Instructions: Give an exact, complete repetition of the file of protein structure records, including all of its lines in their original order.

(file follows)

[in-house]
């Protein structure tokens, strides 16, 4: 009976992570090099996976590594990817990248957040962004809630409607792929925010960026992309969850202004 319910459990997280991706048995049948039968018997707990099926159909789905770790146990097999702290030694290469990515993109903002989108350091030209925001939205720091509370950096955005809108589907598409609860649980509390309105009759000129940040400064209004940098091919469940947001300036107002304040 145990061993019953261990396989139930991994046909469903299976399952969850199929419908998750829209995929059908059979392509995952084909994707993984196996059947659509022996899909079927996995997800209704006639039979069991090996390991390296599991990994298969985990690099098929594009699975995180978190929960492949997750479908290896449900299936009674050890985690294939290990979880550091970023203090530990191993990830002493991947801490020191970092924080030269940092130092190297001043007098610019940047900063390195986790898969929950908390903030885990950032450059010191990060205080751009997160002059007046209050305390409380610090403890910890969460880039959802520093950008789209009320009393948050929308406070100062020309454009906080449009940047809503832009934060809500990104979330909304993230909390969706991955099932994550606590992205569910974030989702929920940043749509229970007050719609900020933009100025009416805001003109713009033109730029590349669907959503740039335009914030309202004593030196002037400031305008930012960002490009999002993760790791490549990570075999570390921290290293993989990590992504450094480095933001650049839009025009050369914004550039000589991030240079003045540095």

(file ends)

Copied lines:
[in-house]
């Protein structure tokens, strides 16, 4: 009976992570090099996976590594990817990248957040962004809630409607792929925010960026992309969850202004 319910459990997280991706048995049948039968018997707990099926159909789905770790146990097999702290030694290469990515993109903002989108350091030209925001939205720091509370950096955005809108589907598409609860649980509390309105009759000129940040400064209004940098091919469940947001300036107002304040 145990061993019953261990396989139930991994046909469903299976399952969850199929419908998750829209995929059908059979392509995952084909994707993984196996059947659509022996899909079927996995997800209704006639039979069991090996390991390296599991990994298969985990690099098929594009699975995180978190929960492949997750479908290896449900299936009674050890985690294939290990979880550091970023203090530990191993990830002493991947801490020191970092924080030269940092130092190297001043007098610019940047900063390195986790898969929950908390903030885990950032450059010191990060205080751009997160002059007046209050305390409380610090403890910890969460880039959802520093950008789209009320009393948050929308406070100062020309454009906080449009940047809503832009934060809500990104979330909304993230909390969706991955099932994550606590992205569910974030989702929920940043749509229970007050719609900020933009100025009416805001003109713009033109730029590349669907959503740039335009914030309202004593030196002037400031305008930012960002490009999002993760790791490549990570075999570390921290290293993989990590992504450094480095933001650049839009025009050369914004550039000589991030240079003045540095």